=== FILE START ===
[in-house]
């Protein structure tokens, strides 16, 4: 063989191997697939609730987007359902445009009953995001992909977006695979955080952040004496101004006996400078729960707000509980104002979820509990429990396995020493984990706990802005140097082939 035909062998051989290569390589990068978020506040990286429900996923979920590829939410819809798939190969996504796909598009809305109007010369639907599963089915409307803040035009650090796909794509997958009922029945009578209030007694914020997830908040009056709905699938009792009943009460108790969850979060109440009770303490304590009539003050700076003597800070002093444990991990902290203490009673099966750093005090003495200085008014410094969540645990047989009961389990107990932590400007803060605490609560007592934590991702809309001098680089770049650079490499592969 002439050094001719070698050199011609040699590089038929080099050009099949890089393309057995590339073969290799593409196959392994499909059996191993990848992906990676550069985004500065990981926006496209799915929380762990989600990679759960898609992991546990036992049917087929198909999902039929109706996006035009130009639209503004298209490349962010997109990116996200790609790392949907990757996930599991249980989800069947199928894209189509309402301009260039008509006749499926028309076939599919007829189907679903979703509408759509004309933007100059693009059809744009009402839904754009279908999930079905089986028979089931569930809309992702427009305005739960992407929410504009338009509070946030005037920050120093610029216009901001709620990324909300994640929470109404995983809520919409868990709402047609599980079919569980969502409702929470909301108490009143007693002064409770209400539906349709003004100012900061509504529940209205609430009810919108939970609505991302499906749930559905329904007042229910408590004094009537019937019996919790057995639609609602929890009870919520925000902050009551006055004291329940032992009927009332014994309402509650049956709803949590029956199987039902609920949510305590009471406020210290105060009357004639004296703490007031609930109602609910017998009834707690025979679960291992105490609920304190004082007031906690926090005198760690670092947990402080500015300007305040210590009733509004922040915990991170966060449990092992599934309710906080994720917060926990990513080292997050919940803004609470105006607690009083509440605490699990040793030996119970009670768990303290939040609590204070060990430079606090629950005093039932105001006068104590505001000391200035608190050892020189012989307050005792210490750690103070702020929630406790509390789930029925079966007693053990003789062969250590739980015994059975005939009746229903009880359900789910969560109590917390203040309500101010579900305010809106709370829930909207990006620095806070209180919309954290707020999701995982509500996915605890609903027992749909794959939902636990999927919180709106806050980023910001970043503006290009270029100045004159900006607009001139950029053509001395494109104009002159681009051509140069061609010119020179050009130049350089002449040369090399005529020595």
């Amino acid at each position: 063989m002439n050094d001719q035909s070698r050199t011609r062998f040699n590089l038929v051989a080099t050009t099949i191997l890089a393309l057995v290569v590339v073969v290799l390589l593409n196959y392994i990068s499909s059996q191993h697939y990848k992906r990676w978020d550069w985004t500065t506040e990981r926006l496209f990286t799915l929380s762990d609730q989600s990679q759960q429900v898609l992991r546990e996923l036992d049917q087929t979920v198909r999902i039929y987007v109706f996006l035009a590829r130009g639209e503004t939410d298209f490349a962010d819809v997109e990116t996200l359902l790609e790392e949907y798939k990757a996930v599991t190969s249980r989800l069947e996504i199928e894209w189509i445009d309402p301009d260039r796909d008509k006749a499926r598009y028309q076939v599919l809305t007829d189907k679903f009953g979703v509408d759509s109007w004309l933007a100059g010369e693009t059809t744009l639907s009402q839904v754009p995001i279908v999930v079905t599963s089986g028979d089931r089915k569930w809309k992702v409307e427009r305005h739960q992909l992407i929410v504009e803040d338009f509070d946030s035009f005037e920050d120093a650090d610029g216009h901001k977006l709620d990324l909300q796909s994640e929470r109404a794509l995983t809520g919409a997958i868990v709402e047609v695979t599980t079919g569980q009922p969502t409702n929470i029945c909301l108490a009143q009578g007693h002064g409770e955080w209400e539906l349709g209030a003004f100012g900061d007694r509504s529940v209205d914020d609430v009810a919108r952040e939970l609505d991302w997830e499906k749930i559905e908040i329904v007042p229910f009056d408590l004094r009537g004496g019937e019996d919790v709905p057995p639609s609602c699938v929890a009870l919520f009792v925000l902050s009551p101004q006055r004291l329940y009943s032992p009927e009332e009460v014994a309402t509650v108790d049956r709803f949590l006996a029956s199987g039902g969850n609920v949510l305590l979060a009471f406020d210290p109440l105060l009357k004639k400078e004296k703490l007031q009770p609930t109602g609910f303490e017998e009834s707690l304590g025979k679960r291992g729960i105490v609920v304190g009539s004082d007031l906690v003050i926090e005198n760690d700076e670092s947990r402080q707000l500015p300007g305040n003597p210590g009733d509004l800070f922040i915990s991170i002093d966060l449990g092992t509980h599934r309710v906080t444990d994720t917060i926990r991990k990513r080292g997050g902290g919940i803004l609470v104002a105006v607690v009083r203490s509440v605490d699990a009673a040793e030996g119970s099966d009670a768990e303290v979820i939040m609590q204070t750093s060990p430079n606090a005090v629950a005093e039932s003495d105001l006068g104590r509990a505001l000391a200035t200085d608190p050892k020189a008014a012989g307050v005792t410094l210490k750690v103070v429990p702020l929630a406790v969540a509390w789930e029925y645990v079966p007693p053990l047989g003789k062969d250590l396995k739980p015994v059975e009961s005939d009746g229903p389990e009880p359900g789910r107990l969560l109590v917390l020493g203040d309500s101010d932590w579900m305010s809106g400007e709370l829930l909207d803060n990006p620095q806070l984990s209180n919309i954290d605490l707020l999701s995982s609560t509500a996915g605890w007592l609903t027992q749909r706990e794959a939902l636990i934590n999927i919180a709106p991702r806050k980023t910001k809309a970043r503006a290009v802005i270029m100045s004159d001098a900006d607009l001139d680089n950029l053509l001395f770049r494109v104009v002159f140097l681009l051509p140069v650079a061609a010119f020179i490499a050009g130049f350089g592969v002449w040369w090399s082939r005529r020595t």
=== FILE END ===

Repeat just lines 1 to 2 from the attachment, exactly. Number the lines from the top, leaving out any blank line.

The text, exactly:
[in-house]
């Protein structure tokens, strides 16, 4: 063989191997697939609730987007359902445009009953995001992909977006695979955080952040004496101004006996400078729960707000509980104002979820509990429990396995020493984990706990802005140097082939 035909062998051989290569390589990068978020506040990286429900996923979920590829939410819809798939190969996504796909598009809305109007010369639907599963089915409307803040035009650090796909794509997958009922029945009578209030007694914020997830908040009056709905699938009792009943009460108790969850979060109440009770303490304590009539003050700076003597800070002093444990991990902290203490009673099966750093005090003495200085008014410094969540645990047989009961389990107990932590400007803060605490609560007592934590991702809309001098680089770049650079490499592969 002439050094001719070698050199011609040699590089038929080099050009099949890089393309057995590339073969290799593409196959392994499909059996191993990848992906990676550069985004500065990981926006496209799915929380762990989600990679759960898609992991546990036992049917087929198909999902039929109706996006035009130009639209503004298209490349962010997109990116996200790609790392949907990757996930599991249980989800069947199928894209189509309402301009260039008509006749499926028309076939599919007829189907679903979703509408759509004309933007100059693009059809744009009402839904754009279908999930079905089986028979089931569930809309992702427009305005739960992407929410504009338009509070946030005037920050120093610029216009901001709620990324909300994640929470109404995983809520919409868990709402047609599980079919569980969502409702929470909301108490009143007693002064409770209400539906349709003004100012900061509504529940209205609430009810919108939970609505991302499906749930559905329904007042229910408590004094009537019937019996919790057995639609609602929890009870919520925000902050009551006055004291329940032992009927009332014994309402509650049956709803949590029956199987039902609920949510305590009471406020210290105060009357004639004296703490007031609930109602609910017998009834707690025979679960291992105490609920304190004082007031906690926090005198760690670092947990402080500015300007305040210590009733509004922040915990991170966060449990092992599934309710906080994720917060926990990513080292997050919940803004609470105006607690009083509440605490699990040793030996119970009670768990303290939040609590204070060990430079606090629950005093039932105001006068104590505001000391200035608190050892020189012989307050005792210490750690103070702020929630406790509390789930029925079966007693053990003789062969250590739980015994059975005939009746229903009880359900789910969560109590917390203040309500101010579900305010809106709370829930909207990006620095806070209180919309954290707020999701995982509500996915605890609903027992749909794959939902636990999927919180709106806050980023910001970043503006290009270029100045004159900006607009001139950029053509001395494109104009002159681009051509140069061609010119020179050009130049350089002449040369090399005529020595």